What is the difference between manure and compost?

Manure, when talking about using it in a garden, usually is referring to the fresh excreta of animals along with bedding, straw, or hay. Manure is the fresh stinky stuff.

 

Compost is the material created from the manure and is the result of the decomposition or decaying of organic materials. The compost process helps in minimizing pathogens, weed seed, and odors. Compost also has more stable levels of nutrients and can retain water better than straight manure. Our composted horse manure consists of horse manure, bedding pellets (a blend of Douglas Fir and Alder), and a small amount of hay.

Why should I use a horse manure compost over a steer manure compost?

Nitrogen is one of the top macronutrients needed to grow healthy plants. An average steer manure compost does not hold very much nitrogen in it, so when sold, it will either lack the proper nutrients or will have a nutrient supplement mixed in. Horse manure naturally has high levels of nitrogen therefore it does not need to have any extra additives, but still treats your plants well.

When can it be applied and how do I apply it?

Depending on what you want to use it for effects when you should apply it. Below is a table which provides a suggested timeline of when to apply our compost for various uses.

 

What’s the difference between a soil conditioner and a soil amendment?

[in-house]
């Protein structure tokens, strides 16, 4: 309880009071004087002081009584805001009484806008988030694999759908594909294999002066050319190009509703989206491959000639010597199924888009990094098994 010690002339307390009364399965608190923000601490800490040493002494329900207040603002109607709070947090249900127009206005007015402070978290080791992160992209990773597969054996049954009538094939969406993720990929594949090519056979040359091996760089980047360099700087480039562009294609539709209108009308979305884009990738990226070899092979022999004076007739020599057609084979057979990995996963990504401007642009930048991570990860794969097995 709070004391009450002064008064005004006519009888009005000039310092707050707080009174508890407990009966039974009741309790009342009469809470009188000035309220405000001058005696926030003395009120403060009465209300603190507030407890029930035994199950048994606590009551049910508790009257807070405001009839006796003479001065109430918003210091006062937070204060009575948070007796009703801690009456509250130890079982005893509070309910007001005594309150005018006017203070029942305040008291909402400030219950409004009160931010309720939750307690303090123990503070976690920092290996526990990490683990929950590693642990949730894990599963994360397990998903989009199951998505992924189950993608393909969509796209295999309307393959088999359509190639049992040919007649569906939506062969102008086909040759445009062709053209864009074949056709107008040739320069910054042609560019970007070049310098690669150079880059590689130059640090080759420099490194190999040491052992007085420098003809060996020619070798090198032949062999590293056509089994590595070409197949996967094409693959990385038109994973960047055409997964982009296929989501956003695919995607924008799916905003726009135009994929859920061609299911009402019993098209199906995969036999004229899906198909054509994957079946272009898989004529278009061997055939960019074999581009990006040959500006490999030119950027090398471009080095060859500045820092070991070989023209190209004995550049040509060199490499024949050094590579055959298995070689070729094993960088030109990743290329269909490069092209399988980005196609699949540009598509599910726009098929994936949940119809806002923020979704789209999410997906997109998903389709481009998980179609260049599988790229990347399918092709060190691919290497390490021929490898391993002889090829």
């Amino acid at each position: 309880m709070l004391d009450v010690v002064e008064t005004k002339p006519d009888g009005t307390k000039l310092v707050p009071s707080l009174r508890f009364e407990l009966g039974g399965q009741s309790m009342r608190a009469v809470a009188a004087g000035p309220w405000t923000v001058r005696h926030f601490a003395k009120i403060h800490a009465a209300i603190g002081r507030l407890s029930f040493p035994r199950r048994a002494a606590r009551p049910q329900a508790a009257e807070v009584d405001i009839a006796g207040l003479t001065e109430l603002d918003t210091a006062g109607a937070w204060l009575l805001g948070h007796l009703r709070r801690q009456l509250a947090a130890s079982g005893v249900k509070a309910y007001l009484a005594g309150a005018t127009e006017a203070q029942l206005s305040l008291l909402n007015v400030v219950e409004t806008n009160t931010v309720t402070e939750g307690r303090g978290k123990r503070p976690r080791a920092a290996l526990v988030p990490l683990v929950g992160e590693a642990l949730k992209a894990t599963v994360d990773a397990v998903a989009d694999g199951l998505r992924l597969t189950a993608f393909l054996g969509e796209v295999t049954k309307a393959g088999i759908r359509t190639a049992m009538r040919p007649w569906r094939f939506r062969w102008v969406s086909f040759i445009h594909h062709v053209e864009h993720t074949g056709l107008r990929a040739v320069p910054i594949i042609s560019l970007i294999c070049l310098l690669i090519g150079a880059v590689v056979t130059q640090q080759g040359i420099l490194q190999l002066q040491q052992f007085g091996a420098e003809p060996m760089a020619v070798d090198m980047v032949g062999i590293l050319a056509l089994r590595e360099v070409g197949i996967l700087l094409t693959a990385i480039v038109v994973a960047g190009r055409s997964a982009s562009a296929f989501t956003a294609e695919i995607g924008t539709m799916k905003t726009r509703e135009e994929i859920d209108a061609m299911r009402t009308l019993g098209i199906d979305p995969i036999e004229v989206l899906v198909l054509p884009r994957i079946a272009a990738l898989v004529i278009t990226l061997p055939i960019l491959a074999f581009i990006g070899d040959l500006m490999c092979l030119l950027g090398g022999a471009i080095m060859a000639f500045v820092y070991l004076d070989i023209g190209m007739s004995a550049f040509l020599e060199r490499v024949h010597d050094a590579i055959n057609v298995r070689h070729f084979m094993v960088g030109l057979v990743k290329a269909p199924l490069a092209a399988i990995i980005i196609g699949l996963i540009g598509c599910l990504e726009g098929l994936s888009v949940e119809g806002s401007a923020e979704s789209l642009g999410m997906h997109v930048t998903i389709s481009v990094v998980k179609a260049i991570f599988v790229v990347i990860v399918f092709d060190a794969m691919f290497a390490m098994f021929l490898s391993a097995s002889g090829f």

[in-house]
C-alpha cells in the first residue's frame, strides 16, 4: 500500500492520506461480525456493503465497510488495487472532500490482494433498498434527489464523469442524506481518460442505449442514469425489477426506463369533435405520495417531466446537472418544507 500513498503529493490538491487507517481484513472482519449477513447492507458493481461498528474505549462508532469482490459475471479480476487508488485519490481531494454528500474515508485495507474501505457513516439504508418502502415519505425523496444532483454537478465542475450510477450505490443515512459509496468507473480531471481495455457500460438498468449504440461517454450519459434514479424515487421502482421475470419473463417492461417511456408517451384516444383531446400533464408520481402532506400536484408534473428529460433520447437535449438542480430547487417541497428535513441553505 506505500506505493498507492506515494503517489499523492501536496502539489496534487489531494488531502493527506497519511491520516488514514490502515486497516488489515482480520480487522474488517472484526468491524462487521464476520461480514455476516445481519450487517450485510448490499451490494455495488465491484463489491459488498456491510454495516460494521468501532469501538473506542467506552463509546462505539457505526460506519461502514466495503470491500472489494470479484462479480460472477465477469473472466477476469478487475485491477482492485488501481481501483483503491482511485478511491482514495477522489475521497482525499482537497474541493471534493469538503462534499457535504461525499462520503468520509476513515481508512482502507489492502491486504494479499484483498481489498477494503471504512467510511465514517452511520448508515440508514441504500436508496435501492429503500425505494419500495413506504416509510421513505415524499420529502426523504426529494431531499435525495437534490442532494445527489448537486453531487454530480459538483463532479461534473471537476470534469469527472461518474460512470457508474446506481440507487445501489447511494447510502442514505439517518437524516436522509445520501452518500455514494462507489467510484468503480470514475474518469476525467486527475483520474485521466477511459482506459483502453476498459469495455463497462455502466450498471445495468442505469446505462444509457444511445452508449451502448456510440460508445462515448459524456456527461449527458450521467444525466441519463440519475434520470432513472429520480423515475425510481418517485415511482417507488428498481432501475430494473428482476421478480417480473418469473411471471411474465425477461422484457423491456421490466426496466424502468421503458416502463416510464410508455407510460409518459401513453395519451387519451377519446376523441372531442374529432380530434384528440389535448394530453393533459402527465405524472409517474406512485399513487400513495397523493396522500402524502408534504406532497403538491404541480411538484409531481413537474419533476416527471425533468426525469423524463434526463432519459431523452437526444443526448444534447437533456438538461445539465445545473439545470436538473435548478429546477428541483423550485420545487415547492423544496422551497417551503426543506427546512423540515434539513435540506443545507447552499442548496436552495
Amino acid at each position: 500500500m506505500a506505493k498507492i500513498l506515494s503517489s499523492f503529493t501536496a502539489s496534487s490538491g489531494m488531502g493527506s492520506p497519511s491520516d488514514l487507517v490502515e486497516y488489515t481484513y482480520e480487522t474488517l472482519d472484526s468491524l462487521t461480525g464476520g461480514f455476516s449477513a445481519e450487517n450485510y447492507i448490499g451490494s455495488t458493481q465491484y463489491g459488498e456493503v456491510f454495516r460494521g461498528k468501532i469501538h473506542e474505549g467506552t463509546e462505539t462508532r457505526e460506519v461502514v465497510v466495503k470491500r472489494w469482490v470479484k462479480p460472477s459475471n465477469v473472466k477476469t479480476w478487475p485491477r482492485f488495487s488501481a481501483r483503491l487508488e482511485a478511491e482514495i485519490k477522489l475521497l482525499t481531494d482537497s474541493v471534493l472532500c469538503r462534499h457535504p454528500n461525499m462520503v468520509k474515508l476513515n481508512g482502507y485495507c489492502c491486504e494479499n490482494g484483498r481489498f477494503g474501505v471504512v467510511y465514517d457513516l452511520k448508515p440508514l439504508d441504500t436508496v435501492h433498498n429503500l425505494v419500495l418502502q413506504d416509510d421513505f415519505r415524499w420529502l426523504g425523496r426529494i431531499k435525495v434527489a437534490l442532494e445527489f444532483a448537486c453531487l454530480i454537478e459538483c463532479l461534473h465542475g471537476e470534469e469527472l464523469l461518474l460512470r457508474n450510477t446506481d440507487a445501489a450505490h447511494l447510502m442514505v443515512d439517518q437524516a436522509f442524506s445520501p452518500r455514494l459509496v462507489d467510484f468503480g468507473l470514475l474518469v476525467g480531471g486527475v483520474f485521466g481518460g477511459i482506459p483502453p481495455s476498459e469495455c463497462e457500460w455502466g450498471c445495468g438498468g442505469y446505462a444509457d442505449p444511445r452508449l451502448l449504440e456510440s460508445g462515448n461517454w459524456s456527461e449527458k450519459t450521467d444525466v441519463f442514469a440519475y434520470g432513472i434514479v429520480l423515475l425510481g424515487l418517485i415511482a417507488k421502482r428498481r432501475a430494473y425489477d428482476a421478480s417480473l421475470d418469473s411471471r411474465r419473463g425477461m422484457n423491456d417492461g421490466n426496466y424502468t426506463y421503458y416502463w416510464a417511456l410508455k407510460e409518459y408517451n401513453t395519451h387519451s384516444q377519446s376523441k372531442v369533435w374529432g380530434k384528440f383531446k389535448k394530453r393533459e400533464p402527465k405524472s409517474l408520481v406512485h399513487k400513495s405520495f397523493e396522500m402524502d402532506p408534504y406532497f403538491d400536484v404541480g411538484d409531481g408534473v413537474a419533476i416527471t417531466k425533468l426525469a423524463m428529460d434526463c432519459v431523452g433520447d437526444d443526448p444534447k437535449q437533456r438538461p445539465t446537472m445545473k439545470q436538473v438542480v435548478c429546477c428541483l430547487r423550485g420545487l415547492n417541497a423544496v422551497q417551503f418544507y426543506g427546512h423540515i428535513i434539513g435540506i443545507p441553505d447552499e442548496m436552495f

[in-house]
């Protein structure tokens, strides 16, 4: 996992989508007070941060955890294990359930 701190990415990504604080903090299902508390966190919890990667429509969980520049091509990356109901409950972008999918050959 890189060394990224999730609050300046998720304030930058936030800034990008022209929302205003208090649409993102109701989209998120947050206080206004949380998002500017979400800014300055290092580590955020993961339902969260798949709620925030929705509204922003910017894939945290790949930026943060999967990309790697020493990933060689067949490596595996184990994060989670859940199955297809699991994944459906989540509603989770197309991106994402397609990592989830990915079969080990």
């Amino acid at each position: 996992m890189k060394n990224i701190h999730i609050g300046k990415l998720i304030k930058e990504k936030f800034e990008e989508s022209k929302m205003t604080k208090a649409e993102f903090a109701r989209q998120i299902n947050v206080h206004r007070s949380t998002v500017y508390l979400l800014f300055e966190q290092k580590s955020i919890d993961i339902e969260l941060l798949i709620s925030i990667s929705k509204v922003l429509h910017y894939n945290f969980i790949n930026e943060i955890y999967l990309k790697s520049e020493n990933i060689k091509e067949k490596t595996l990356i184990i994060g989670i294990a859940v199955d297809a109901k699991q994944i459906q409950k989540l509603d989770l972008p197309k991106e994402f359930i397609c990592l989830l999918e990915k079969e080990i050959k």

The main purpose of a soil conditioner is to loosen or otherwise improve the soil structure for planting. A soil amendment is usually focusing on the nutrients it can provide to encourage and help establish plant growth.

Is it good to use for growing vegetables?

If horse manure is not composted thoroughly then it may contain pathogens that can contaminate your vegetables and make humans sick. However, our horse manure compost can be used in vegetable gardens and is excellent in growing large healthy plants because we make sure to compost it thoroughly and leave it to cure.

Is it okay to garden in 100% compost?

Most plants can grow in just compost, but it is best to mix compost with mineral soils (clay, sand or loam) for gardening, to get the best texture and provide a better anchorage for plant roots. Compost retains water so if you plant in straight compost you can also risk having too much water.

I have heard horse manure can be seedy. Why is that?

It is true that straight horse manure can be seedy, however, what we have is composted horse manure. Through the composting process weed seed germination is killed due to the heat generated. Also, our compost is done under cover. Many people who have used horse manure usually get it off piles in the open where weed seed can be carried by the wind onto the pile. By keeping our piles covered and thoroughly composting the manure, we do not have seedy compost.

Why do you use conveyor belts to move the horse manure?